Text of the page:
I agree with Sue Mama, don’t forget the importance of treading water.
It often feels uncomfortable when you’re doing nothing but that’s when some of my best ideas come up. I often forget to ‘do nothing’.

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Katy April 12, 2010 at 8:47 pm

I do see the value in treading water, but I also need to swim or I’ll never get anywhere.

-Katy

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Magdalena April 12, 2010 at 6:07 pm

I love routine. It would be bliss to me to have my life organized to the point that I have a good idea of what is going to happen one day after another! But there has to be room for recognizing that changes are being made, positively, rather than just growing older and losing some mobility and skin elasticity. I made a big step today toward regaining a good job, and tomorrow I have to take another, albeit one I’ve atttempted before, without success. Rather like the widow in the parable, I keep petitioning for justice, and maybe this time I’ll get it. I could get discouraged but each “petition” is a step forward, because if I stop I will go nowhere. And it was many small steps to get to today’s big one!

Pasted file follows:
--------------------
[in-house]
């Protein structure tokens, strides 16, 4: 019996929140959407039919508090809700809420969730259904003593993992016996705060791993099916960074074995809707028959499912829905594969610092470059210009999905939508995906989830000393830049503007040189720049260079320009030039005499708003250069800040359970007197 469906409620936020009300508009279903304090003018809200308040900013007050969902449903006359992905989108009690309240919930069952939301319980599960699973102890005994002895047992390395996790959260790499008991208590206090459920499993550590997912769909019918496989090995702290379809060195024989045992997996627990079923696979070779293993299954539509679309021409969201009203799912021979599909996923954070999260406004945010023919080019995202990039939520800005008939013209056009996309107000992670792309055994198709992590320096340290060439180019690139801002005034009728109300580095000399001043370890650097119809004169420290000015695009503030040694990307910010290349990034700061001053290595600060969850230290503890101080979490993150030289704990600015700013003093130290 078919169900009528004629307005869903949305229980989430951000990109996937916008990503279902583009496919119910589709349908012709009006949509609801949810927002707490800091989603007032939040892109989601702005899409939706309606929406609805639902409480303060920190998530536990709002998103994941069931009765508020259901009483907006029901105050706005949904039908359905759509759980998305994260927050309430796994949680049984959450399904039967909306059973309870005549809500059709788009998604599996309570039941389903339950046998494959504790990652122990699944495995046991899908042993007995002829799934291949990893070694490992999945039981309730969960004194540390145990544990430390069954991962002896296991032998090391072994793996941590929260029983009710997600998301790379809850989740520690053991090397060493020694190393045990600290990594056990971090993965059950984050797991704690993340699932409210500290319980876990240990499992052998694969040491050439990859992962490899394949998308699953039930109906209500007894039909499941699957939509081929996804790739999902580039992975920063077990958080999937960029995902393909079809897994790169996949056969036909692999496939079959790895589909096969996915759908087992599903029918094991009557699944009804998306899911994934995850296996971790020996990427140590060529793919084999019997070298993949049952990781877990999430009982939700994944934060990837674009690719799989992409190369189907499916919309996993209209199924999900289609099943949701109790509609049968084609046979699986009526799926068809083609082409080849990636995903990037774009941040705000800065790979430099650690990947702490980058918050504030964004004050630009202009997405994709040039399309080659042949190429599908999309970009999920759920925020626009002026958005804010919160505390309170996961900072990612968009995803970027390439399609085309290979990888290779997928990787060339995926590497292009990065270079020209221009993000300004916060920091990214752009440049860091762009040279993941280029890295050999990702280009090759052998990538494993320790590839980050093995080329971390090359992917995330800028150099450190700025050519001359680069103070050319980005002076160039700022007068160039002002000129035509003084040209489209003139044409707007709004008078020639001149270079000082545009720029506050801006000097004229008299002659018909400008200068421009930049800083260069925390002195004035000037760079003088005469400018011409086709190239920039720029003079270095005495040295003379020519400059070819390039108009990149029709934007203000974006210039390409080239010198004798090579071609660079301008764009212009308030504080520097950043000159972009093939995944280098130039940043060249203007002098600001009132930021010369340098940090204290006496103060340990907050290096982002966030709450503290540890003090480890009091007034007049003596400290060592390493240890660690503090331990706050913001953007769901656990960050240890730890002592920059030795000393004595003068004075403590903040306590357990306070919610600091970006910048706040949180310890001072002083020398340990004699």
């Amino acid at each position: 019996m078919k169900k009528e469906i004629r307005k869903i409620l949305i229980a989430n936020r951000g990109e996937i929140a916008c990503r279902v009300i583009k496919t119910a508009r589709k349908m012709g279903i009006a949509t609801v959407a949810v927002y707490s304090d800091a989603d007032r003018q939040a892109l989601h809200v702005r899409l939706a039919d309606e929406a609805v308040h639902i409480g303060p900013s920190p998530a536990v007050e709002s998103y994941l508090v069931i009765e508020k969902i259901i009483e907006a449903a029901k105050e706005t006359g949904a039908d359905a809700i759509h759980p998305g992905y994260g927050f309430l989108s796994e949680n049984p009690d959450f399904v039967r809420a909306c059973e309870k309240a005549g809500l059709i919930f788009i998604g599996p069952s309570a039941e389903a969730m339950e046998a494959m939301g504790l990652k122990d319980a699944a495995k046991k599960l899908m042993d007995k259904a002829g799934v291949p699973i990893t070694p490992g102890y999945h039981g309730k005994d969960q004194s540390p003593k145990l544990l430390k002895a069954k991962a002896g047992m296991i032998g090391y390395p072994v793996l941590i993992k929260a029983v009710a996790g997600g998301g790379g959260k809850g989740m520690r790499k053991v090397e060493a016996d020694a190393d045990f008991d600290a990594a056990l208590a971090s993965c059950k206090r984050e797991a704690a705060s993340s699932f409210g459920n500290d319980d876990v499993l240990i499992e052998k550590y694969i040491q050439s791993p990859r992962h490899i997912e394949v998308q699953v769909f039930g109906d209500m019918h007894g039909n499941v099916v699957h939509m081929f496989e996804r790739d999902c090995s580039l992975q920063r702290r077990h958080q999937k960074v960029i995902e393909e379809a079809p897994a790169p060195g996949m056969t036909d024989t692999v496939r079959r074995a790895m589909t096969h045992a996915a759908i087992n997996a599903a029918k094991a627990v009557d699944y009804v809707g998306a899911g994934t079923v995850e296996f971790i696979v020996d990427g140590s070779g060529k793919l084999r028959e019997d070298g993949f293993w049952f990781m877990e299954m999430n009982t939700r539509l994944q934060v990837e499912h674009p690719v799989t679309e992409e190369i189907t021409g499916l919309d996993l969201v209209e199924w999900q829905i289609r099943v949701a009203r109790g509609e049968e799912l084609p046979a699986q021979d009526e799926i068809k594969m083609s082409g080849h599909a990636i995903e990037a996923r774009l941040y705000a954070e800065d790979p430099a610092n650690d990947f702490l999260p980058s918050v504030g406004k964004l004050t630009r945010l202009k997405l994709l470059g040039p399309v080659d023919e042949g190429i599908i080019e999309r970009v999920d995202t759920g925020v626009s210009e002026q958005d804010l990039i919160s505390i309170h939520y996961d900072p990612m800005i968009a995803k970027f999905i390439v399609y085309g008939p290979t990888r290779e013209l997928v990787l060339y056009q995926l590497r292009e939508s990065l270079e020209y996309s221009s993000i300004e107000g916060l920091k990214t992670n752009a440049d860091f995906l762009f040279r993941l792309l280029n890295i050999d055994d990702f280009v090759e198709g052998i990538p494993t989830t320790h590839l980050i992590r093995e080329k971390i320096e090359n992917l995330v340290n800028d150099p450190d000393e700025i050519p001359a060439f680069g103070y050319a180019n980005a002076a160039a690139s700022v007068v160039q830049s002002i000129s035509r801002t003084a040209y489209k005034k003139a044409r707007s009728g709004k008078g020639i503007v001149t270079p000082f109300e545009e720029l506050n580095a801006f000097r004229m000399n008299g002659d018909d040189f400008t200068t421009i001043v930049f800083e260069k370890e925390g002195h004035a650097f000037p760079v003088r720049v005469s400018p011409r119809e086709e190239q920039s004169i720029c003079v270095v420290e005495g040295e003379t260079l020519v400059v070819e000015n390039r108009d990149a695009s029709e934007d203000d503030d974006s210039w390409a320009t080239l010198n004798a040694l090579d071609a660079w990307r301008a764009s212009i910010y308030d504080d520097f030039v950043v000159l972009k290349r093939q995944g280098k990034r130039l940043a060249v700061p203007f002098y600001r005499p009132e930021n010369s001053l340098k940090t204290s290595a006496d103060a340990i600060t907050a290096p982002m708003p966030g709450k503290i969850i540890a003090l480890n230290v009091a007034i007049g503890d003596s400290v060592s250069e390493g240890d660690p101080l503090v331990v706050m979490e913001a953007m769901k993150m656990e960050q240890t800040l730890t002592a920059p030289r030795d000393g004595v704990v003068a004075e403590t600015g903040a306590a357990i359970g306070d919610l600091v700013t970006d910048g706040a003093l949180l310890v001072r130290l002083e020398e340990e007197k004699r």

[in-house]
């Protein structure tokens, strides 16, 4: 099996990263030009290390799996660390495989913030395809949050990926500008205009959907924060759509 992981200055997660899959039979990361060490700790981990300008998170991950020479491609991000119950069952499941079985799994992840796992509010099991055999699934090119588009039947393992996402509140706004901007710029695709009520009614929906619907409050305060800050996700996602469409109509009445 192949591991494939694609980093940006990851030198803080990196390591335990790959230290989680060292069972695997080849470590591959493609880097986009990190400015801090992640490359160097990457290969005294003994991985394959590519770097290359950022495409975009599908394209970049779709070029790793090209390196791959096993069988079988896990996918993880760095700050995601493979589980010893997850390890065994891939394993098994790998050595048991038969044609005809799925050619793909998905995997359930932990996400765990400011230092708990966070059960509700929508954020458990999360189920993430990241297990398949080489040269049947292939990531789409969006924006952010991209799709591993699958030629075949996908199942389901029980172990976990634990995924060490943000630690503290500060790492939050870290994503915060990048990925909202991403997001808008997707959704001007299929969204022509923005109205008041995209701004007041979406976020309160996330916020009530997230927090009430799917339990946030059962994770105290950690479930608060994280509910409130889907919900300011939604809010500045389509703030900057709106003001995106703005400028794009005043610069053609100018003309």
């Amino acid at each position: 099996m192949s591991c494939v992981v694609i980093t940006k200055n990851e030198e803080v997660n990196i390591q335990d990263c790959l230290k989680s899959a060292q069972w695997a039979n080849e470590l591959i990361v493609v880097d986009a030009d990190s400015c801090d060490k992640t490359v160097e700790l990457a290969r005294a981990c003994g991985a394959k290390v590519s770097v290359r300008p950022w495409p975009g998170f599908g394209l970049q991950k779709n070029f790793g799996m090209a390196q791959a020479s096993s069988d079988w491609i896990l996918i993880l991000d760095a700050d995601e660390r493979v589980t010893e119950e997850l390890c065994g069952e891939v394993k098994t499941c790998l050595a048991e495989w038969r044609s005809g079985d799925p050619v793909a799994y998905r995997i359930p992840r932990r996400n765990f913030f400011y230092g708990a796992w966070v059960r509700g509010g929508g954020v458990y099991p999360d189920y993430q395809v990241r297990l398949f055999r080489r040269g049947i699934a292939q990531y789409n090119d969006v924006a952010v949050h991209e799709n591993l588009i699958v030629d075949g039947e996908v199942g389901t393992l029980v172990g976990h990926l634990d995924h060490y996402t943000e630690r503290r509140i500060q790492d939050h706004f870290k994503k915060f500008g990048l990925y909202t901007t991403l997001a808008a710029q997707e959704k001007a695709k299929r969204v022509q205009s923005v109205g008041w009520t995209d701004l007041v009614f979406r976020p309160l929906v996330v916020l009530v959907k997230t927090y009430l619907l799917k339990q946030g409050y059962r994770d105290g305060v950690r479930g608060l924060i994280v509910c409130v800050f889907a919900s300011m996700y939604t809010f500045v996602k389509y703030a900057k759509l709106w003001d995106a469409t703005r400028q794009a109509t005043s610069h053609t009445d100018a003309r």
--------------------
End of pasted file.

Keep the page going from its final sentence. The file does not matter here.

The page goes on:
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Ashley April 13, 2010 at 1:05 pm

Anything in our home is rarely small, and he (or she) who calles it small or easy is doomed to be at it for hours.

A good day for us is straitening up the living room and doing the dishes. On a successful day, we sweep the floor too!